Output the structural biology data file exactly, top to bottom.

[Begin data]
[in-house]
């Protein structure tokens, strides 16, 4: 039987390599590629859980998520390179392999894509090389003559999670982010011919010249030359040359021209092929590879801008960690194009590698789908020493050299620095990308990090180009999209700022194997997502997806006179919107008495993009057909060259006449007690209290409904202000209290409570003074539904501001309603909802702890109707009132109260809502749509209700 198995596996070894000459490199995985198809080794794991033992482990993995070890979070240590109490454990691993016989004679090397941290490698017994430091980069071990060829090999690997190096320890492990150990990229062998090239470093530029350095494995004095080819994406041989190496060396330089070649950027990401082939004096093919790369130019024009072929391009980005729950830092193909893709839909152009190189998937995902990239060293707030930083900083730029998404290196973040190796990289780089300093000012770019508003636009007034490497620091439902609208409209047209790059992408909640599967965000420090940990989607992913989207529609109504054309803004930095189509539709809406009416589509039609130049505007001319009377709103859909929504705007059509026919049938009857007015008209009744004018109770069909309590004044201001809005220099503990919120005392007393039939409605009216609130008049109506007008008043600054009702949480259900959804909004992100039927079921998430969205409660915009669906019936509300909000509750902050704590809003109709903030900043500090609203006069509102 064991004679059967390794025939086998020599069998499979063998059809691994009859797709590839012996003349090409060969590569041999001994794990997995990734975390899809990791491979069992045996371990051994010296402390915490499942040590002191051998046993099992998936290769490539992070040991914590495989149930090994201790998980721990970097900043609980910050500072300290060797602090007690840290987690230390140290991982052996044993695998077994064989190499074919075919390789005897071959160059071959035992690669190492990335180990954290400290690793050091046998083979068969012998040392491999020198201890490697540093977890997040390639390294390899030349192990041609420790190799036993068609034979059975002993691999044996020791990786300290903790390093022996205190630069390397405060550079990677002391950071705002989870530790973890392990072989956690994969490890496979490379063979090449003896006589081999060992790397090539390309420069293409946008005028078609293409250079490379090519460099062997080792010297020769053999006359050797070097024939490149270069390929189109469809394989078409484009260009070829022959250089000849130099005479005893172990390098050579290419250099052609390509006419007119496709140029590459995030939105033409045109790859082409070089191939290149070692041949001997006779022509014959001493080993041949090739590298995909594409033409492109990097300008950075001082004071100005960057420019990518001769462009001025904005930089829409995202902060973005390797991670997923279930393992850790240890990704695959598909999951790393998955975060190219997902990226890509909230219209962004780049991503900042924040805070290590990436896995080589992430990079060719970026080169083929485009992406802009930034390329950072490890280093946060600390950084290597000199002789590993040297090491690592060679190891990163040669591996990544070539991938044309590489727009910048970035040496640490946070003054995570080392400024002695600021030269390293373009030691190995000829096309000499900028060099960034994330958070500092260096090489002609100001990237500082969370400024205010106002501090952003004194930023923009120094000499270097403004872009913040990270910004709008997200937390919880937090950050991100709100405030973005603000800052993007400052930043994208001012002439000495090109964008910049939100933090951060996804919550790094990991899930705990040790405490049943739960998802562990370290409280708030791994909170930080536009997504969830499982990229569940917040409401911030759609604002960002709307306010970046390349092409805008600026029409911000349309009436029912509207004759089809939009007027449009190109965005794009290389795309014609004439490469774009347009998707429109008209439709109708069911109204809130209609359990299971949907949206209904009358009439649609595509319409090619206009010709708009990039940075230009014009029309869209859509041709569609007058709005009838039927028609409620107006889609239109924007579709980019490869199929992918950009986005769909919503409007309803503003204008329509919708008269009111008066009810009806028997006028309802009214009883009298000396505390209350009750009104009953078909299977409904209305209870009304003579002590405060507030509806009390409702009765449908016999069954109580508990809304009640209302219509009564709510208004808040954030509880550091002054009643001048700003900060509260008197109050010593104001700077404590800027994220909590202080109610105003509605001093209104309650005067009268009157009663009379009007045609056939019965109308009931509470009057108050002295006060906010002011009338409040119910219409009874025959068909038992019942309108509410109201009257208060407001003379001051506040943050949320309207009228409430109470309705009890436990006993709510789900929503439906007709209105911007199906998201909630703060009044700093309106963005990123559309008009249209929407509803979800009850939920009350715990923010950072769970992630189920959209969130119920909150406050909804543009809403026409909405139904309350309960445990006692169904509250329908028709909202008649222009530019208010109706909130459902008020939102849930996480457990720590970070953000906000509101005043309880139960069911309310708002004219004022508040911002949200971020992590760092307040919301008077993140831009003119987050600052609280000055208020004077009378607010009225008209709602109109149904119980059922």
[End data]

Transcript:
[in-house]
């Protein structure tokens, strides 16, 4: 039987390599590629859980998520390179392999894509090389003559999670982010011919010249030359040359021209092929590879801008960690194009590698789908020493050299620095990308990090180009999209700022194997997502997806006179919107008495993009057909060259006449007690209290409904202000209290409570003074539904501001309603909802702890109707009132109260809502749509209700 198995596996070894000459490199995985198809080794794991033992482990993995070890979070240590109490454990691993016989004679090397941290490698017994430091980069071990060829090999690997190096320890492990150990990229062998090239470093530029350095494995004095080819994406041989190496060396330089070649950027990401082939004096093919790369130019024009072929391009980005729950830092193909893709839909152009190189998937995902990239060293707030930083900083730029998404290196973040190796990289780089300093000012770019508003636009007034490497620091439902609208409209047209790059992408909640599967965000420090940990989607992913989207529609109504054309803004930095189509539709809406009416589509039609130049505007001319009377709103859909929504705007059509026919049938009857007015008209009744004018109770069909309590004044201001809005220099503990919120005392007393039939409605009216609130008049109506007008008043600054009702949480259900959804909004992100039927079921998430969205409660915009669906019936509300909000509750902050704590809003109709903030900043500090609203006069509102 064991004679059967390794025939086998020599069998499979063998059809691994009859797709590839012996003349090409060969590569041999001994794990997995990734975390899809990791491979069992045996371990051994010296402390915490499942040590002191051998046993099992998936290769490539992070040991914590495989149930090994201790998980721990970097900043609980910050500072300290060797602090007690840290987690230390140290991982052996044993695998077994064989190499074919075919390789005897071959160059071959035992690669190492990335180990954290400290690793050091046998083979068969012998040392491999020198201890490697540093977890997040390639390294390899030349192990041609420790190799036993068609034979059975002993691999044996020791990786300290903790390093022996205190630069390397405060550079990677002391950071705002989870530790973890392990072989956690994969490890496979490379063979090449003896006589081999060992790397090539390309420069293409946008005028078609293409250079490379090519460099062997080792010297020769053999006359050797070097024939490149270069390929189109469809394989078409484009260009070829022959250089000849130099005479005893172990390098050579290419250099052609390509006419007119496709140029590459995030939105033409045109790859082409070089191939290149070692041949001997006779022509014959001493080993041949090739590298995909594409033409492109990097300008950075001082004071100005960057420019990518001769462009001025904005930089829409995202902060973005390797991670997923279930393992850790240890990704695959598909999951790393998955975060190219997902990226890509909230219209962004780049991503900042924040805070290590990436896995080589992430990079060719970026080169083929485009992406802009930034390329950072490890280093946060600390950084290597000199002789590993040297090491690592060679190891990163040669591996990544070539991938044309590489727009910048970035040496640490946070003054995570080392400024002695600021030269390293373009030691190995000829096309000499900028060099960034994330958070500092260096090489002609100001990237500082969370400024205010106002501090952003004194930023923009120094000499270097403004872009913040990270910004709008997200937390919880937090950050991100709100405030973005603000800052993007400052930043994208001012002439000495090109964008910049939100933090951060996804919550790094990991899930705990040790405490049943739960998802562990370290409280708030791994909170930080536009997504969830499982990229569940917040409401911030759609604002960002709307306010970046390349092409805008600026029409911000349309009436029912509207004759089809939009007027449009190109965005794009290389795309014609004439490469774009347009998707429109008209439709109708069911109204809130209609359990299971949907949206209904009358009439649609595509319409090619206009010709708009990039940075230009014009029309869209859509041709569609007058709005009838039927028609409620107006889609239109924007579709980019490869199929992918950009986005769909919503409007309803503003204008329509919708008269009111008066009810009806028997006028309802009214009883009298000396505390209350009750009104009953078909299977409904209305209870009304003579002590405060507030509806009390409702009765449908016999069954109580508990809304009640209302219509009564709510208004808040954030509880550091002054009643001048700003900060509260008197109050010593104001700077404590800027994220909590202080109610105003509605001093209104309650005067009268009157009663009379009007045609056939019965109308009931509470009057108050002295006060906010002011009338409040119910219409009874025959068909038992019942309108509410109201009257208060407001003379001051506040943050949320309207009228409430109470309705009890436990006993709510789900929503439906007709209105911007199906998201909630703060009044700093309106963005990123559309008009249209929407509803979800009850939920009350715990923010950072769970992630189920959209969130119920909150406050909804543009809403026409909405139904309350309960445990006692169904509250329908028709909202008649222009530019208010109706909130459902008020939102849930996480457990720590970070953000906000509101005043309880139960069911309310708002004219004022508040911002949200971020992590760092307040919301008077993140831009003119987050600052609280000055208020004077009378607010009225008209709602109109149904119980059922």